Video

Two Nineteen Forty Four

Two Nineteen Forty Four from Tristan Greszko on Vimeo.

Brad Gobright and Jim Reynolds setting a speed record for climbing the Nose route on El Capitan in Yosemite Valley. They climbed it in 2 hours, 19 minutes, and 44 seconds.

To me, speed records seem insane but hey, I’m an old fart who climbed in traditional ways. But, this video is well worth watching because it’s a great piece of work in itself, documenting an amazing achievement.

[via PetaPixel]

Inside Out

French photographer JR who I posted about in 2008 with his Women are Heroes Project has since received a TED Prize and gone on to a new project called “Inside Out” which the video above documents.

I’m curious about the printing process: it’s very fast, low resolution monochrome, and on thin paper. It would be fun to have a printer like that to make wrapping paper.

[via Uncrate]

How to Make 29 Handmade Pasta Shapes With 4 Types of Dough

Luca D’Onofrio shows us how to make various kinds of pasta. Absolutely incredible, not just his skill, but how well this piece is produced. Notice the video overlays.

Yes, it’s like watching This Old House and knowing you probably won’t be able to use tools like that and they make everything look easy, but, this definitely makes me want to get into pasta making to go along with my bread making.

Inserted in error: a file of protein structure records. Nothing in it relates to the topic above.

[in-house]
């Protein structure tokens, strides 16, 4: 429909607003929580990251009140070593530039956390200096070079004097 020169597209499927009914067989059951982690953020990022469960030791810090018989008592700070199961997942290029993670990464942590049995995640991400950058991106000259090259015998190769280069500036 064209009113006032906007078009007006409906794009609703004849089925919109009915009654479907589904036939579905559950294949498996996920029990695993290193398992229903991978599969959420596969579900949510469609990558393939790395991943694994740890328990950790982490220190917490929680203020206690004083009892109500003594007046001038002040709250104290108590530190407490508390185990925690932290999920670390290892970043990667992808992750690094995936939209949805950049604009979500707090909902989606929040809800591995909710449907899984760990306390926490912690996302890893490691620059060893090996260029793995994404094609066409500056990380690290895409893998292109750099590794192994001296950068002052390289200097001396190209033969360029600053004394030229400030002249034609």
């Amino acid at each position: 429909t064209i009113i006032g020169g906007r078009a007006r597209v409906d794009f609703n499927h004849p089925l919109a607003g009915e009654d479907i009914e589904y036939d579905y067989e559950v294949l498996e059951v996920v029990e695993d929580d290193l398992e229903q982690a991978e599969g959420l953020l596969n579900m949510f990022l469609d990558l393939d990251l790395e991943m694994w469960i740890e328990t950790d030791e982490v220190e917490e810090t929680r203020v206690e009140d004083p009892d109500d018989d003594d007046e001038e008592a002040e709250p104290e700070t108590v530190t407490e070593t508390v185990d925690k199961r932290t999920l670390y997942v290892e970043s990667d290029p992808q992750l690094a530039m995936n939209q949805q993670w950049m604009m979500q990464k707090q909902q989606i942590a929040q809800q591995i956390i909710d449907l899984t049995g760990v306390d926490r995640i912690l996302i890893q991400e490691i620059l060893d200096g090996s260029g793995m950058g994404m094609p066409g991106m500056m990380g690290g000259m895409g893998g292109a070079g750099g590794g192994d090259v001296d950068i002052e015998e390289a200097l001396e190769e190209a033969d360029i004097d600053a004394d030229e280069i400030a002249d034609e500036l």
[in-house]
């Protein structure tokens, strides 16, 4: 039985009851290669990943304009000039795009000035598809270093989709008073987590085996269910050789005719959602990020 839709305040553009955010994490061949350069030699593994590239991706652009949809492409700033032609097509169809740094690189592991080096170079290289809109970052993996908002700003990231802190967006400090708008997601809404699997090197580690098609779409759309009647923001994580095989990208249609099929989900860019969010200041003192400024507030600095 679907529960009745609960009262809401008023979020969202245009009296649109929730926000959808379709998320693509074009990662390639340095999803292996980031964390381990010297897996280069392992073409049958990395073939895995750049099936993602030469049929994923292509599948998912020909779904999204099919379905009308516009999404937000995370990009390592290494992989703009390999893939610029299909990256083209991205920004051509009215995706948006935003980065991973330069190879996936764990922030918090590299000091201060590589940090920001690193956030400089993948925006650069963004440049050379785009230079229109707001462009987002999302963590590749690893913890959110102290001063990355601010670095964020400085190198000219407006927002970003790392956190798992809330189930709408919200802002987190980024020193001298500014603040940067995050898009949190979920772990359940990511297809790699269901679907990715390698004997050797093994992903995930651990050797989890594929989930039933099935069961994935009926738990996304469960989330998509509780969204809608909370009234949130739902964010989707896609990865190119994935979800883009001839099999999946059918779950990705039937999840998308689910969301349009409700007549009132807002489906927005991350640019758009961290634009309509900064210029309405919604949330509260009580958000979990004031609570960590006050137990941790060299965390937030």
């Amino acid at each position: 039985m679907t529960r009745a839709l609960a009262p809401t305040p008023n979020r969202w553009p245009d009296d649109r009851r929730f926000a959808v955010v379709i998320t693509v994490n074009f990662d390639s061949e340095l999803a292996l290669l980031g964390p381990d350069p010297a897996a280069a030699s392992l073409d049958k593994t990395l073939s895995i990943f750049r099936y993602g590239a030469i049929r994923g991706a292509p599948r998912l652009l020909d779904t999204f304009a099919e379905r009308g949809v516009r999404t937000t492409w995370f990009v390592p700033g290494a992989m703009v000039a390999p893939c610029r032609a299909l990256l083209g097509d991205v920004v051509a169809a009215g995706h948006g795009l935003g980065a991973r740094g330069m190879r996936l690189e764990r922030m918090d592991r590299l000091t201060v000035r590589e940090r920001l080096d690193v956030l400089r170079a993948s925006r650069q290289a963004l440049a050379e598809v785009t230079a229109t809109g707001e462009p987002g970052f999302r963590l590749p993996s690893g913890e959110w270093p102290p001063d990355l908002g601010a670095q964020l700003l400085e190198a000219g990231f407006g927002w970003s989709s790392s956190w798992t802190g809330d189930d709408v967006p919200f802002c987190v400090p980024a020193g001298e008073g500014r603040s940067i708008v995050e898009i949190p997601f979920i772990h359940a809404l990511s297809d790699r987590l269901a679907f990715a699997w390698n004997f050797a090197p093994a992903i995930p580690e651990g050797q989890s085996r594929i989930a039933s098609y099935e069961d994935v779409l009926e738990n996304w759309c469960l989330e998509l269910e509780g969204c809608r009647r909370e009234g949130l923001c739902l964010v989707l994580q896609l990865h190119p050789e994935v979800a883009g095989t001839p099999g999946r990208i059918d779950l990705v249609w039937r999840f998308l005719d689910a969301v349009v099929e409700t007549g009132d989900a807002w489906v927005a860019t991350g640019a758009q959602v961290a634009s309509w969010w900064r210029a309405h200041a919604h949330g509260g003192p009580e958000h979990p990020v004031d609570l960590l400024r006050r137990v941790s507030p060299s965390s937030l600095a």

[via The Kid Should See This]

Remembering Gary Burden

Gary Burden, who was part of the birth of American rock and roll in the 1960’s has passed. The New York Times has a remembrance:

Gary Burden, Designer of Famous Album Covers, Dies at 84

Here’s a fantastic video of Gary Burden being interviewed while driving up Laurel Canyon Boulevard as well as Mulholland Drive in Los Angeles.

[via Gary Sharp]

Surgical Resident Breaks Down 49 Medical Scenes From Film & TV

“Annie Onishi, general surgery resident at Columbia University, takes a look at emergency room and operating room scenes from a variety of television shows and movies and breaks down how accurate they really are. Would the adrenaline scene from Pulp Fiction actually play out that way? Is all that medical jargon we hear in shows like Grey’s Anatomy and House true-to-life? Is removing a bullet really a cure-all for a gunshot wound?”

She did this in conjunction with WIRED magazine.

This is brilliant, very well done. I was hoping she’d comment on the William Hurt movie, The Doctor (operating room music, among other things) and the Harrison Ford movie The Fugitive where there’s behind the scenes fraud going on to inflate the effects of a drug.

[via Kottke.org]